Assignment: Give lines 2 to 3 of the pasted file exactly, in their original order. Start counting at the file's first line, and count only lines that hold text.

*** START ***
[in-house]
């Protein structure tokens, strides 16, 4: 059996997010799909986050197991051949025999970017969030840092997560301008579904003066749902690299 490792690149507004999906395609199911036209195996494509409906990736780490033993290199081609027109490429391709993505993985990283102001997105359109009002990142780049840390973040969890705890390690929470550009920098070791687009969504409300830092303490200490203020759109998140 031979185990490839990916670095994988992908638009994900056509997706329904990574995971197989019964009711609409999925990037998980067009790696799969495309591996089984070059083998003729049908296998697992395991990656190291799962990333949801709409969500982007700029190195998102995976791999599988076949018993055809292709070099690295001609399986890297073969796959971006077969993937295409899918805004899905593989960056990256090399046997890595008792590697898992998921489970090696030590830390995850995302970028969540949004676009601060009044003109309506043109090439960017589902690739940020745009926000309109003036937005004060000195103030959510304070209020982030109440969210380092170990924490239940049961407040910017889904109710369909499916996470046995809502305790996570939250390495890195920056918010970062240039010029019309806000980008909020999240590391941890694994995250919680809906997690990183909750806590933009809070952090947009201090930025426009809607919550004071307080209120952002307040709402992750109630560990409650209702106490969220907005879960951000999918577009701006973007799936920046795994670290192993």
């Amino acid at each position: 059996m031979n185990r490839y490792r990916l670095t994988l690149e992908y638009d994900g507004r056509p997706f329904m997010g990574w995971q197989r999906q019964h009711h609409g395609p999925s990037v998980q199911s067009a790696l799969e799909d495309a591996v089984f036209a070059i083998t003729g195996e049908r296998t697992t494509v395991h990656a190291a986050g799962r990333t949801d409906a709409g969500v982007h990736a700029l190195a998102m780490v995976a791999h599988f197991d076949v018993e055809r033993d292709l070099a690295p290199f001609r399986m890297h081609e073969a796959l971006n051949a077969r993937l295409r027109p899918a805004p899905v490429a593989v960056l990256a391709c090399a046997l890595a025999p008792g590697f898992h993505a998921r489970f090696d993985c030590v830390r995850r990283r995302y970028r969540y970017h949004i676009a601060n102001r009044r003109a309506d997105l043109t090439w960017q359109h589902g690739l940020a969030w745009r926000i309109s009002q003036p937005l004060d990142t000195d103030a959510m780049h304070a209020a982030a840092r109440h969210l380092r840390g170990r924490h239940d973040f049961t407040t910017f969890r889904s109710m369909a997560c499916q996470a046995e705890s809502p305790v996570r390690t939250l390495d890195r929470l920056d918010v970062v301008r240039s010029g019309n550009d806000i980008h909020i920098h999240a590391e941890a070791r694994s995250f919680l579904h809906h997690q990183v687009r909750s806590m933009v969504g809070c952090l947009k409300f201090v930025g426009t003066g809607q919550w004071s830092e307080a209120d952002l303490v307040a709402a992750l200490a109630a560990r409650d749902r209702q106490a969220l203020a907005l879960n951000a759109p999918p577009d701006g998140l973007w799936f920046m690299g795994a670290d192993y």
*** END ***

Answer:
């Protein structure tokens, strides 16, 4: 059996997010799909986050197991051949025999970017969030840092997560301008579904003066749902690299 490792690149507004999906395609199911036209195996494509409906990736780490033993290199081609027109490429391709993505993985990283102001997105359109009002990142780049840390973040969890705890390690929470550009920098070791687009969504409300830092303490200490203020759109998140 031979185990490839990916670095994988992908638009994900056509997706329904990574995971197989019964009711609409999925990037998980067009790696799969495309591996089984070059083998003729049908296998697992395991990656190291799962990333949801709409969500982007700029190195998102995976791999599988076949018993055809292709070099690295001609399986890297073969796959971006077969993937295409899918805004899905593989960056990256090399046997890595008792590697898992998921489970090696030590830390995850995302970028969540949004676009601060009044003109309506043109090439960017589902690739940020745009926000309109003036937005004060000195103030959510304070209020982030109440969210380092170990924490239940049961407040910017889904109710369909499916996470046995809502305790996570939250390495890195920056918010970062240039010029019309806000980008909020999240590391941890694994995250919680809906997690990183909750806590933009809070952090947009201090930025426009809607919550004071307080209120952002307040709402992750109630560990409650209702106490969220907005879960951000999918577009701006973007799936920046795994670290192993």
């Amino acid at each position: 059996m031979n185990r490839y490792r990916l670095t994988l690149e992908y638009d994900g507004r056509p997706f329904m997010g990574w995971q197989r999906q019964h009711h609409g395609p999925s990037v998980q199911s067009a790696l799969e799909d495309a591996v089984f036209a070059i083998t003729g195996e049908r296998t697992t494509v395991h990656a190291a986050g799962r990333t949801d409906a709409g969500v982007h990736a700029l190195a998102m780490v995976a791999h599988f197991d076949v018993e055809r033993d292709l070099a690295p290199f001609r399986m890297h081609e073969a796959l971006n051949a077969r993937l295409r027109p899918a805004p899905v490429a593989v960056l990256a391709c090399a046997l890595a025999p008792g590697f898992h993505a998921r489970f090696d993985c030590v830390r995850r990283r995302y970028r969540y970017h949004i676009a601060n102001r009044r003109a309506d997105l043109t090439w960017q359109h589902g690739l940020a969030w745009r926000i309109s009002q003036p937005l004060d990142t000195d103030a959510m780049h304070a209020a982030a840092r109440h969210l380092r840390g170990r924490h239940d973040f049961t407040t910017f969890r889904s109710m369909a997560c499916q996470a046995e705890s809502p305790v996570r390690t939250l390495d890195r929470l920056d918010v970062v301008r240039s010029g019309n550009d806000i980008h909020i920098h999240a590391e941890a070791r694994s995250f919680l579904h809906h997690q990183v687009r909750s806590m933009v969504g809070c952090l947009k409300f201090v930025g426009t003066g809607q919550w004071s830092e307080a209120d952002l303490v307040a709402a992750l200490a109630a560990r409650d749902r209702q106490a969220l203020a907005l879960n951000a759109p999918p577009d701006g998140l973007w799936f920046m690299g795994a670290d192993y």